Watch a man--say, a politician--being interviewed on television, an you are observing a demonstration of what both he and his interrogators learned in school: all questions have answers, and it is a good thing to give an answer even if there is none to give, even if you don't understand the question, even if the question contains erroneous assumptions, even if you are ignorant of the facts required to answer. Have you ever heard a man being interviewed say, "I don't have the faintest idea," or "I don't know enough even to guess," or "I have been asked that question before, but all my answers to it seem to be wrong?" One does not "blame" men, especially if they are politicians, for providing instant answers to all questions. The public requires that they do, since the public has learned that instant answer giving is the most important sign of an educated man.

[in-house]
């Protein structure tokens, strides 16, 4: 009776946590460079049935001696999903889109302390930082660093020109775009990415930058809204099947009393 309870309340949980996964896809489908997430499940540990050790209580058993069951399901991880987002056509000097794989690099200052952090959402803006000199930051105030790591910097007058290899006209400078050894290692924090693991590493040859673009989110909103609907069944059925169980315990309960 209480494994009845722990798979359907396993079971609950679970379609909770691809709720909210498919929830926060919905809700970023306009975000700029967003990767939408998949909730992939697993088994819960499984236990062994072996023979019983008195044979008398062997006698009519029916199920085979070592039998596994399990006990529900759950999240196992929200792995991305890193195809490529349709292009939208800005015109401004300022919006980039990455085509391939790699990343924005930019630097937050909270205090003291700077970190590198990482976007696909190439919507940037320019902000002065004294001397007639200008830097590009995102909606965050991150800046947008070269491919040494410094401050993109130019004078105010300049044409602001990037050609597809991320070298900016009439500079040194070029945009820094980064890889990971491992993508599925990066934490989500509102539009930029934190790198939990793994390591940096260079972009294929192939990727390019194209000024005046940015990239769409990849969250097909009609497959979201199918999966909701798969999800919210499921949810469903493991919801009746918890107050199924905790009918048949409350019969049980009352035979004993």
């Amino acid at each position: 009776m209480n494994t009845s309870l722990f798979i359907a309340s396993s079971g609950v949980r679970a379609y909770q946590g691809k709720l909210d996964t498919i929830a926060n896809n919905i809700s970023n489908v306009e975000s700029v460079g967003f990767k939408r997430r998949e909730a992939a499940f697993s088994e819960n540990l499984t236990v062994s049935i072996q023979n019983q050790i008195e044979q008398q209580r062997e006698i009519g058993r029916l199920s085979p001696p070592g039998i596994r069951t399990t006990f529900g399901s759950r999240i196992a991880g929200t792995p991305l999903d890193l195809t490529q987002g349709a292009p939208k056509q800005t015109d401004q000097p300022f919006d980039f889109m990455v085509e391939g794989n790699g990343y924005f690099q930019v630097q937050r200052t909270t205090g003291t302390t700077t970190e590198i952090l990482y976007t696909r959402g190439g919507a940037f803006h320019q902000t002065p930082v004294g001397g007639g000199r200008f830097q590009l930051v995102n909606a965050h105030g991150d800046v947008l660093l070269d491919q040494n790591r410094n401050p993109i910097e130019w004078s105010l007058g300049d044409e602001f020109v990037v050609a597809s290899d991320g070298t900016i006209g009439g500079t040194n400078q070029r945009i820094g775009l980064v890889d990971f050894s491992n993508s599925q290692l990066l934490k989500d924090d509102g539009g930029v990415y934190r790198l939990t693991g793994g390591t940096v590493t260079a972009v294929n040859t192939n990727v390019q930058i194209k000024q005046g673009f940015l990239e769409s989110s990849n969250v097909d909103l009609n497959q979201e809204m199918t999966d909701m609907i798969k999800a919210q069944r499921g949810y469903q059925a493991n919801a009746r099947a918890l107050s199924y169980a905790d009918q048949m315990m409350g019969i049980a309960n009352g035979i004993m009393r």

In Uganda, I wrote a questionaire that I had my research assistants give; on it, I asked about the embalasassa, a speckled lizard said to be poisonous and to have been sent by Prime minsister Milton Obote to kill Baganda in the late 1960s. It is not poisonous and was no more common in the 1960s than it had been in previous decades, as Makerere University science professors announced on the radio and stated in print… I wrote the question, What is the difference between basimamoto and embalasassa? Anyone who knows anything about the Bantu language—myself included—would know the answer was contained in the question: humans and reptiles are different living things and belong to different noun classes… A few of my informants corrected my ignorance… but many, many more ignored the translation in my question and moved beyond it to address the history of the constructs of firemen and poisonous lizards without the slightest hesitation. They disregarded language to engage in a discussion of events… My point is not about the truth of the embalasassa story… but rather that the labeling of one thing as ‘true’ and the other as ‘fictive’ or ‘metaphorical’—all the usual polite academic terms for false—may eclipse all the intricate ways in which people use social truths to talk about the past. Moreover, chronological contradictions may foreground the fuzziness of certain ideas and policies, and that fuzziness may be more accurate than any exact historical reconstruction… Whether the story of the poisionous embalasassa was real was hardly the issue; there was a real, harmless lizard and there was a real time when people in and around Kampala feared the embalasassa. They feared it in part because of beliefs about lizards, but mainly what frightened people was their fear of their government and the lengths to which it would go to harm them. The confusions and the misunderstandings show what is important; knowledge about the actual lizard would not.